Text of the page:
Identifying a Link Between Hypertension and Sleep Apnea
The physician-patient dialogue should include questions about the patient's sleep habits; quality of sleep; snoring (bed partners are the best source of this information); nighttime anxiety attacks; abnormal breathing sounds such as coughing gasping or wheezing; restlessness while trying to sleep; excessive daytime sleepiness; and the effects of sleep conditions on mental status and mood.
The physical exam should not address the patient's weight alone. In fact, although the morbidly obese generally have more severe degrees of sleep-related breathing disorders, many non-obese patients also suffer from the disorder.
Neck girth may be a more sensitive indicator for sleep apnea. Individuals with short, wide necks show an increased incidence of sleep apnea than those with long, thin necks.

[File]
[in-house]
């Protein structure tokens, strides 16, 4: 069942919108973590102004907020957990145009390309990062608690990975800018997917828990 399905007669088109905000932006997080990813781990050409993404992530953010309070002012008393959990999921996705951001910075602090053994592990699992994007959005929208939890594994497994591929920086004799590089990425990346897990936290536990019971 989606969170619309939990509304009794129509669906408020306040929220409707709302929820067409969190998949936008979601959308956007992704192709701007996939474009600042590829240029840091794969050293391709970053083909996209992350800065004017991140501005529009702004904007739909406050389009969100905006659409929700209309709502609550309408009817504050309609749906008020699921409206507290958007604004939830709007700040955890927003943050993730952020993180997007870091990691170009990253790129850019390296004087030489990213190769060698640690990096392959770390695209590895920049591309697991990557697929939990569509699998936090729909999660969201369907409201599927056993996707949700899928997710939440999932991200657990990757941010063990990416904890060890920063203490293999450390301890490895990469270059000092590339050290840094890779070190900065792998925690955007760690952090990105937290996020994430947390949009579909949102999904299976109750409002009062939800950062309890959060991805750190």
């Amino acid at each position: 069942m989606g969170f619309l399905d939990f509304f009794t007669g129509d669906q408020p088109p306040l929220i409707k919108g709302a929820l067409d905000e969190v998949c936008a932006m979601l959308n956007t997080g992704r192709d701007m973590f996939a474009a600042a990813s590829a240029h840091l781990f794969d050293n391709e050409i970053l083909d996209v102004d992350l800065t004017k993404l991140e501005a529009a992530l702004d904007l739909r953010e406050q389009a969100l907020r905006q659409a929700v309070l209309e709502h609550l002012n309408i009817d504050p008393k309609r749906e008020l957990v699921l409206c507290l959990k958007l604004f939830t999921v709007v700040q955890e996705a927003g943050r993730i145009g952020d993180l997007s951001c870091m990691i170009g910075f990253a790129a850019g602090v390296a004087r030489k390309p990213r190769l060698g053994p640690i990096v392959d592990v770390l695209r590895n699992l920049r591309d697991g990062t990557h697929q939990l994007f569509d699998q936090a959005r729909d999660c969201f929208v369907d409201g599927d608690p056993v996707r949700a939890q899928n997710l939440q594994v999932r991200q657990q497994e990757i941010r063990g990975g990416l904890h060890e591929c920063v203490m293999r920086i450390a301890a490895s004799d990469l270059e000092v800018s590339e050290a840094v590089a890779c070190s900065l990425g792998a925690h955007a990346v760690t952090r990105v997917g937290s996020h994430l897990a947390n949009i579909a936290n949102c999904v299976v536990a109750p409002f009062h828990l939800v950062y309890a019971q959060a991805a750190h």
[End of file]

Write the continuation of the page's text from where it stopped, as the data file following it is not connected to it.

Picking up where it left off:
A thorough exam of the oral pharynx and mouth may reveal a narrowed airway due to redundant tissue, or reddening of the soft tissue.
Although males with sleep apnea statistically outnumber females, the history and physical should not differ between the sexes.
A complete polysomnogram, or sleep study, is required to definitively diagnose sleep apnea.
Hypertension - such as primary hypertension - is a serious condition and must be treated. It may also be a sign or symptom of another condition, such as obstructive sleep apnea.
Complete and accurate diagnosis of the underlying cause of hypertension and cardiac disease could have a tremendous impact on treatment and restoring a more healthy life.